A colleague told me this story. Her mother is in her eighties and it has become impossible for her to live on her own. She has now entered an assisted living facility across the road from where I live (and where I love imagining N. and myself moving in our dotage.)
Everything is good about this assisted living facility except the kind of activities that are provided for its female residents. It seems like the people who manage the facility imagine that all women who are now in their eighties must have been bored housewives with zero intellect in their youth. While the male residents are provided with a discussion club, a political club, and an array of intellectual activities, women are stuck folding napkins, arranging bouquets, and watching soaps.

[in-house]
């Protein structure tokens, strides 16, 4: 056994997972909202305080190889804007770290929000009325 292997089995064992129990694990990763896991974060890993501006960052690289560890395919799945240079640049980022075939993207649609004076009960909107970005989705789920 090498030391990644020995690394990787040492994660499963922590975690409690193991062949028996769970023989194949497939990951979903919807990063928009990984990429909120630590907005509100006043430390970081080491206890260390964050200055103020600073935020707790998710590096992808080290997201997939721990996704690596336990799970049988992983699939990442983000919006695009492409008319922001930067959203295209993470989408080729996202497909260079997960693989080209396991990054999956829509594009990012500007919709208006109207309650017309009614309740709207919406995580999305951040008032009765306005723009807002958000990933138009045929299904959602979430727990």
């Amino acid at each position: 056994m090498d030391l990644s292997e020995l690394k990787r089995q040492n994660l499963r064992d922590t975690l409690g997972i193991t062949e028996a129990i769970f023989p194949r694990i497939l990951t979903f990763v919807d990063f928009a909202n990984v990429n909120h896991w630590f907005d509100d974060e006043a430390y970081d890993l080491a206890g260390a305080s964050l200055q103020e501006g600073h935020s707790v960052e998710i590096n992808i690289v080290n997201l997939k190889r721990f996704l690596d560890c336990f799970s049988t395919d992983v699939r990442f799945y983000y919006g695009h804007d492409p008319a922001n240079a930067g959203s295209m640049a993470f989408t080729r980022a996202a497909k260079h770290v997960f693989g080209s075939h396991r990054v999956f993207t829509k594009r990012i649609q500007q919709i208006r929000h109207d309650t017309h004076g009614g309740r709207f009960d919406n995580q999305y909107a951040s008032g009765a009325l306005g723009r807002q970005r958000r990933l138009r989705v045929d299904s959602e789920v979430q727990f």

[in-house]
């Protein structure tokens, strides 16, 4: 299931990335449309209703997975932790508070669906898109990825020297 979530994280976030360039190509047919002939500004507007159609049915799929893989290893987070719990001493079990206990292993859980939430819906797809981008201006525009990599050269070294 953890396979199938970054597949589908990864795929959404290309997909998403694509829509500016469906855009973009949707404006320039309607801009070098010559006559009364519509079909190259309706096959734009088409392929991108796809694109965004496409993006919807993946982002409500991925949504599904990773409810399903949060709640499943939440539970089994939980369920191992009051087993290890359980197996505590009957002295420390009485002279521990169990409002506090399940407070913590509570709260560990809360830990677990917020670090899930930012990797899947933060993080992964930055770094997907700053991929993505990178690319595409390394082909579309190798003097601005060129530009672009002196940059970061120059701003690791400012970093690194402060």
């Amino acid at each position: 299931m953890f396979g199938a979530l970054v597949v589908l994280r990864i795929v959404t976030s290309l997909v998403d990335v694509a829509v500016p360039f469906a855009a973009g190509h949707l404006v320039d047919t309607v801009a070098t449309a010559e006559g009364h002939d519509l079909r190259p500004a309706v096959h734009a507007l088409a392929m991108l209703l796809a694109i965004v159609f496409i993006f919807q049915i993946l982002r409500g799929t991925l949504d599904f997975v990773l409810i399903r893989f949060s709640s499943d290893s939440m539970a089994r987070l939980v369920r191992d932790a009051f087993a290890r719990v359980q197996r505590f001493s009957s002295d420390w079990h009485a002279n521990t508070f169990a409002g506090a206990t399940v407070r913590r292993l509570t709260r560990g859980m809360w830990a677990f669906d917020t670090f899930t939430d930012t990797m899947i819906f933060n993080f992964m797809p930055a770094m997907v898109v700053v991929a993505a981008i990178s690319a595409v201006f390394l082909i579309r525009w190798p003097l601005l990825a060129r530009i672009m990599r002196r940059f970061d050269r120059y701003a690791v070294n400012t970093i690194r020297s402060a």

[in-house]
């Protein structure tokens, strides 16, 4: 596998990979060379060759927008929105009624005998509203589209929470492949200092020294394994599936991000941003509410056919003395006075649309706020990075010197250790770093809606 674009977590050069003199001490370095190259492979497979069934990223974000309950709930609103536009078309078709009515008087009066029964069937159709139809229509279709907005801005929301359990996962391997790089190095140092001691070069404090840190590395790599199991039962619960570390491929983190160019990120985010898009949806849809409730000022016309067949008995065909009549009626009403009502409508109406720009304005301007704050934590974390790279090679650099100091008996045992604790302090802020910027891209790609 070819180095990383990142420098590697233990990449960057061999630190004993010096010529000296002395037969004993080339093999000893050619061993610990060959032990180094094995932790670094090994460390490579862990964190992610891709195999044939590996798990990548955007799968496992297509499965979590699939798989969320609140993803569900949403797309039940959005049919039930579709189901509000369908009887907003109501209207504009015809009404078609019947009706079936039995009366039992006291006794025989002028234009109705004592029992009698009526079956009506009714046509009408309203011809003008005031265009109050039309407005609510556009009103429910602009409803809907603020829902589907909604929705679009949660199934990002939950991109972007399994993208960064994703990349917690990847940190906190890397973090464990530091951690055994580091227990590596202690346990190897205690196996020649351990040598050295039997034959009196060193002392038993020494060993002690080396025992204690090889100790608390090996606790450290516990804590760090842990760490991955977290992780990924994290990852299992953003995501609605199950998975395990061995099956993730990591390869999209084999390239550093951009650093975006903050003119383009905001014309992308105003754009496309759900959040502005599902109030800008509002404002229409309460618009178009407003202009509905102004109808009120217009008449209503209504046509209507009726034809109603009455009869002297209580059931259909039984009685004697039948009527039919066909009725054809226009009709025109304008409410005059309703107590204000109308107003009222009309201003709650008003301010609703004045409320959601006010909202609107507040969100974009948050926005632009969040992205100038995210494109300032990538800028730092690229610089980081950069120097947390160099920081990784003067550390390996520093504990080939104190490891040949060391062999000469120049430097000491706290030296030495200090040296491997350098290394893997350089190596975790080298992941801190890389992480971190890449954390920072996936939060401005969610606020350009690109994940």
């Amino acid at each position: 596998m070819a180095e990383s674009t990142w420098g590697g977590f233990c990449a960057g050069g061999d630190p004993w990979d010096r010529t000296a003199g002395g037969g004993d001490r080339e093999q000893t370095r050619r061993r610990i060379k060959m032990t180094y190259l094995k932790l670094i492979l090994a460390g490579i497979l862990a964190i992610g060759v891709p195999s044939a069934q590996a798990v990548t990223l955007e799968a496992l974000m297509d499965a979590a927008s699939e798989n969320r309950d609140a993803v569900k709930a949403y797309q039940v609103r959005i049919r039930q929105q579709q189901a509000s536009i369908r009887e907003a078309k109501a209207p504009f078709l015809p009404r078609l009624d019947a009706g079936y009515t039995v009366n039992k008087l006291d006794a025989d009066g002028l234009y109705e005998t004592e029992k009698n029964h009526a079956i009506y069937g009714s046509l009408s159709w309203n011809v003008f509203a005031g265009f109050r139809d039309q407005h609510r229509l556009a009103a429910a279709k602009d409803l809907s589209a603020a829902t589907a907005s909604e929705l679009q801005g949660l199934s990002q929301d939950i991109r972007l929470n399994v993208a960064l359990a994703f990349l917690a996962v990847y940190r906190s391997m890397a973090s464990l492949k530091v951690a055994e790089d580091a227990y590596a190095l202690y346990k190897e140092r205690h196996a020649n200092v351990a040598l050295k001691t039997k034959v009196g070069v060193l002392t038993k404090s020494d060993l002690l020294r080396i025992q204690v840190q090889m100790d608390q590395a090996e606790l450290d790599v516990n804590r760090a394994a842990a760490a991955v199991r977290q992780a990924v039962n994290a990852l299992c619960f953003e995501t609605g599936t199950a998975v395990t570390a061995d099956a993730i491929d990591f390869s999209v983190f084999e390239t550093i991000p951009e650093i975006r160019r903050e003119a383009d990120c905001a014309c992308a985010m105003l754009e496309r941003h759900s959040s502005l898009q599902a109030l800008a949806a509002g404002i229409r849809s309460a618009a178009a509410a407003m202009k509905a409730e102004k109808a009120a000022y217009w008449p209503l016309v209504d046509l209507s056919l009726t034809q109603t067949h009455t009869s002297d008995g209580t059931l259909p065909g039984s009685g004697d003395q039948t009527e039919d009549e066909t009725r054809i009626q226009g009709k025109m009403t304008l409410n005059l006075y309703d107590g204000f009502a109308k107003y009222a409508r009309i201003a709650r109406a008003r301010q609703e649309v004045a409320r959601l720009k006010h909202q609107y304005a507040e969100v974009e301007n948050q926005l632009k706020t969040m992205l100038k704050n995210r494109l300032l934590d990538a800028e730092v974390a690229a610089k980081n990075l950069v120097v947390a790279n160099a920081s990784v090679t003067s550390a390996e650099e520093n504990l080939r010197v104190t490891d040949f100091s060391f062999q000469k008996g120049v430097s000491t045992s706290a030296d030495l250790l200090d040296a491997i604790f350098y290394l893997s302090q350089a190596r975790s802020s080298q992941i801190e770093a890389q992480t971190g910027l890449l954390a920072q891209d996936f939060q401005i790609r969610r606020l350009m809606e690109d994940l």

My colleague’s mother was not a housewife. She was a scholar, an educator, an intellectual. Of course, when she is segregated into a flower-arranging group of soap-watchers, she gets very upset. Just think about it. This is a woman who already participated in one feminist revolution. Should she now start another one in her assisted living facility to promote the idea that women have brains, too? Even women who were born in the twenties, the thirties, and the forties, too.
Maybe its time that we stopped projecting our TV-inspired vision of what the 40ies, the 50ies and the 60ies were like onto actual people who lived in those times. An 86-year-old woman can be as passionately feminist, politically engaged, an intellectual as any 30 or 20-year-old. And a 86-year-old man is not necessarily a mean, patriarchal, woman-hating ogre who will be traumatized by “a little woman” joining his discussion group.